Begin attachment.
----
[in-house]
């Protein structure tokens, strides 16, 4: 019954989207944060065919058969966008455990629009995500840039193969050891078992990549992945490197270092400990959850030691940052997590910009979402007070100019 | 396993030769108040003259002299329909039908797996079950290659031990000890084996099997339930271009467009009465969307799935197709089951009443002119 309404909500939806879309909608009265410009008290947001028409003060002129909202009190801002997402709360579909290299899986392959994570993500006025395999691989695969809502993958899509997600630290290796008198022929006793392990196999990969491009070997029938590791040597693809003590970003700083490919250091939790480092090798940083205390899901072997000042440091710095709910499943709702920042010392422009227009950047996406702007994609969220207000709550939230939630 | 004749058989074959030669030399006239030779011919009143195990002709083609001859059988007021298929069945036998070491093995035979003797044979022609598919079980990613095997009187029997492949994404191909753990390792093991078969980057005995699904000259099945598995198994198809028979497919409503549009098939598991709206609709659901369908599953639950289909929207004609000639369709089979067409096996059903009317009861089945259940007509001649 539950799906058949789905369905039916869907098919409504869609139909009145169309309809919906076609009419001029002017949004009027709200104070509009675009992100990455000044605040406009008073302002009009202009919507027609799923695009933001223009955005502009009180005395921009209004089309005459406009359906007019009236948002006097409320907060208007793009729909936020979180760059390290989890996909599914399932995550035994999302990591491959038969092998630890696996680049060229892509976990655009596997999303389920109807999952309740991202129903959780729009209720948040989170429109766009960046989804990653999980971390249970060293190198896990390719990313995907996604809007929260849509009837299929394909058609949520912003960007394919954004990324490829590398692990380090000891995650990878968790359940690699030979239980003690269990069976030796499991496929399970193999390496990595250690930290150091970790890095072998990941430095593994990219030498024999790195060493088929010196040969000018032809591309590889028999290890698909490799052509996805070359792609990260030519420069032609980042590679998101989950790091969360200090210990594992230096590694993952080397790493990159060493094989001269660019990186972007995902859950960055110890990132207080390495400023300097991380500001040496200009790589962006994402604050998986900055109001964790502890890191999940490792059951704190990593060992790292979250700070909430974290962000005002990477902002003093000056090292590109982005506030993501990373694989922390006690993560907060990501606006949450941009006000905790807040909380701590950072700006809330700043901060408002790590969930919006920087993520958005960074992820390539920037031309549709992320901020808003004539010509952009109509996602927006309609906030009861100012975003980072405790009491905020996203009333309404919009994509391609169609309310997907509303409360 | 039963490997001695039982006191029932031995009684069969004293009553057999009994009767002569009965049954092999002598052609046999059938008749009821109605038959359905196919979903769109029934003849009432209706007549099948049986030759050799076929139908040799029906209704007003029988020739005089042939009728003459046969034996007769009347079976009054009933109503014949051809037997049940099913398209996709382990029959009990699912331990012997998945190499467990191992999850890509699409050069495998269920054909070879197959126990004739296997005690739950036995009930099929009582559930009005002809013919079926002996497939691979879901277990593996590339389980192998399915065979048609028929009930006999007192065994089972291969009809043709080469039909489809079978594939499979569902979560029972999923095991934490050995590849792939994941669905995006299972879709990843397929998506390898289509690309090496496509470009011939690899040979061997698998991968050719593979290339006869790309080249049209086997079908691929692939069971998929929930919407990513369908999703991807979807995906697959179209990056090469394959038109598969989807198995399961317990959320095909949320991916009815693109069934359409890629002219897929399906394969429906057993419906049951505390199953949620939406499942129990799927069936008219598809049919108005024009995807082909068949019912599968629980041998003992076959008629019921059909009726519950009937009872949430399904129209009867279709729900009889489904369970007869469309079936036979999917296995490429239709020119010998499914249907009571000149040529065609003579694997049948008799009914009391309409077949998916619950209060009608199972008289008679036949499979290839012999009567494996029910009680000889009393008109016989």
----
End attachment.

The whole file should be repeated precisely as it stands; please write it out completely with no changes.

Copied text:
[in-house]
């Protein structure tokens, strides 16, 4: 019954989207944060065919058969966008455990629009995500840039193969050891078992990549992945490197270092400990959850030691940052997590910009979402007070100019 | 396993030769108040003259002299329909039908797996079950290659031990000890084996099997339930271009467009009465969307799935197709089951009443002119 309404909500939806879309909608009265410009008290947001028409003060002129909202009190801002997402709360579909290299899986392959994570993500006025395999691989695969809502993958899509997600630290290796008198022929006793392990196999990969491009070997029938590791040597693809003590970003700083490919250091939790480092090798940083205390899901072997000042440091710095709910499943709702920042010392422009227009950047996406702007994609969220207000709550939230939630 | 004749058989074959030669030399006239030779011919009143195990002709083609001859059988007021298929069945036998070491093995035979003797044979022609598919079980990613095997009187029997492949994404191909753990390792093991078969980057005995699904000259099945598995198994198809028979497919409503549009098939598991709206609709659901369908599953639950289909929207004609000639369709089979067409096996059903009317009861089945259940007509001649 539950799906058949789905369905039916869907098919409504869609139909009145169309309809919906076609009419001029002017949004009027709200104070509009675009992100990455000044605040406009008073302002009009202009919507027609799923695009933001223009955005502009009180005395921009209004089309005459406009359906007019009236948002006097409320907060208007793009729909936020979180760059390290989890996909599914399932995550035994999302990591491959038969092998630890696996680049060229892509976990655009596997999303389920109807999952309740991202129903959780729009209720948040989170429109766009960046989804990653999980971390249970060293190198896990390719990313995907996604809007929260849509009837299929394909058609949520912003960007394919954004990324490829590398692990380090000891995650990878968790359940690699030979239980003690269990069976030796499991496929399970193999390496990595250690930290150091970790890095072998990941430095593994990219030498024999790195060493088929010196040969000018032809591309590889028999290890698909490799052509996805070359792609990260030519420069032609980042590679998101989950790091969360200090210990594992230096590694993952080397790493990159060493094989001269660019990186972007995902859950960055110890990132207080390495400023300097991380500001040496200009790589962006994402604050998986900055109001964790502890890191999940490792059951704190990593060992790292979250700070909430974290962000005002990477902002003093000056090292590109982005506030993501990373694989922390006690993560907060990501606006949450941009006000905790807040909380701590950072700006809330700043901060408002790590969930919006920087993520958005960074992820390539920037031309549709992320901020808003004539010509952009109509996602927006309609906030009861100012975003980072405790009491905020996203009333309404919009994509391609169609309310997907509303409360 | 039963490997001695039982006191029932031995009684069969004293009553057999009994009767002569009965049954092999002598052609046999059938008749009821109605038959359905196919979903769109029934003849009432209706007549099948049986030759050799076929139908040799029906209704007003029988020739005089042939009728003459046969034996007769009347079976009054009933109503014949051809037997049940099913398209996709382990029959009990699912331990012997998945190499467990191992999850890509699409050069495998269920054909070879197959126990004739296997005690739950036995009930099929009582559930009005002809013919079926002996497939691979879901277990593996590339389980192998399915065979048609028929009930006999007192065994089972291969009809043709080469039909489809079978594939499979569902979560029972999923095991934490050995590849792939994941669905995006299972879709990843397929998506390898289509690309090496496509470009011939690899040979061997698998991968050719593979290339006869790309080249049209086997079908691929692939069971998929929930919407990513369908999703991807979807995906697959179209990056090469394959038109598969989807198995399961317990959320095909949320991916009815693109069934359409890629002219897929399906394969429906057993419906049951505390199953949620939406499942129990799927069936008219598809049919108005024009995807082909068949019912599968629980041998003992076959008629019921059909009726519950009937009872949430399904129209009867279709729900009889489904369970007869469309079936036979999917296995490429239709020119010998499914249907009571000149040529065609003579694997049948008799009914009391309409077949998916619950209060009608199972008289008679036949499979290839012999009567494996029910009680000889009393008109016989």